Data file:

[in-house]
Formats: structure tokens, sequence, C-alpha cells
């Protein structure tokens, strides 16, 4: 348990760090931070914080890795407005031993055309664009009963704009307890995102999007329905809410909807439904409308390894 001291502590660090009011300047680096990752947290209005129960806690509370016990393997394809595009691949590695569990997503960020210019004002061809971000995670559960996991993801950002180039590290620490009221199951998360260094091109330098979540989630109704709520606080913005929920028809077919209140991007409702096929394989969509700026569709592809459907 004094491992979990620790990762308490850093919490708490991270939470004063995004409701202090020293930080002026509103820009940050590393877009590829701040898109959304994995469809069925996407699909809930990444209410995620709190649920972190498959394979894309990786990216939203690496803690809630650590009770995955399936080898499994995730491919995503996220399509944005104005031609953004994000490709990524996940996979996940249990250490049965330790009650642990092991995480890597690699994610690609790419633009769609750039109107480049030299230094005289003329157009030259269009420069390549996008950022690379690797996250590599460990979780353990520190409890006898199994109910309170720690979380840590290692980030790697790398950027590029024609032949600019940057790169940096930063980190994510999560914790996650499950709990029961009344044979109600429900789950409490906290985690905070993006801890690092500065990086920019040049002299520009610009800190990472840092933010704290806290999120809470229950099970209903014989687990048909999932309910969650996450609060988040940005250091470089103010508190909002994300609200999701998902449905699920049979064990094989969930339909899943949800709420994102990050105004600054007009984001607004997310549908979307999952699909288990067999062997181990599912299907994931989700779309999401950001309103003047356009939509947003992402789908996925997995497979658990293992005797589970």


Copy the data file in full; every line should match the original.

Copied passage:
[in-house]
Formats: structure tokens, sequence, C-alpha cells
């Protein structure tokens, strides 16, 4: 348990760090931070914080890795407005031993055309664009009963704009307890995102999007329905809410909807439904409308390894 001291502590660090009011300047680096990752947290209005129960806690509370016990393997394809595009691949590695569990997503960020210019004002061809971000995670559960996991993801950002180039590290620490009221199951998360260094091109330098979540989630109704709520606080913005929920028809077919209140991007409702096929394989969509700026569709592809459907 004094491992979990620790990762308490850093919490708490991270939470004063995004409701202090020293930080002026509103820009940050590393877009590829701040898109959304994995469809069925996407699909809930990444209410995620709190649920972190498959394979894309990786990216939203690496803690809630650590009770995955399936080898499994995730491919995503996220399509944005104005031609953004994000490709990524996940996979996940249990250490049965330790009650642990092991995480890597690699994610690609790419633009769609750039109107480049030299230094005289003329157009030259269009420069390549996008950022690379690797996250590599460990979780353990520190409890006898199994109910309170720690979380840590290692980030790697790398950027590029024609032949600019940057790169940096930063980190994510999560914790996650499950709990029961009344044979109600429900789950409490906290985690905070993006801890690092500065990086920019040049002299520009610009800190990472840092933010704290806290999120809470229950099970209903014989687990048909999932309910969650996450609060988040940005250091470089103010508190909002994300609200999701998902449905699920049979064990094989969930339909899943949800709420994102990050105004600054007009984001607004997310549908979307999952699909288990067999062997181990599912299907994931989700779309999401950001309103003047356009939509947003992402789908996925997995497979658990293992005797589970």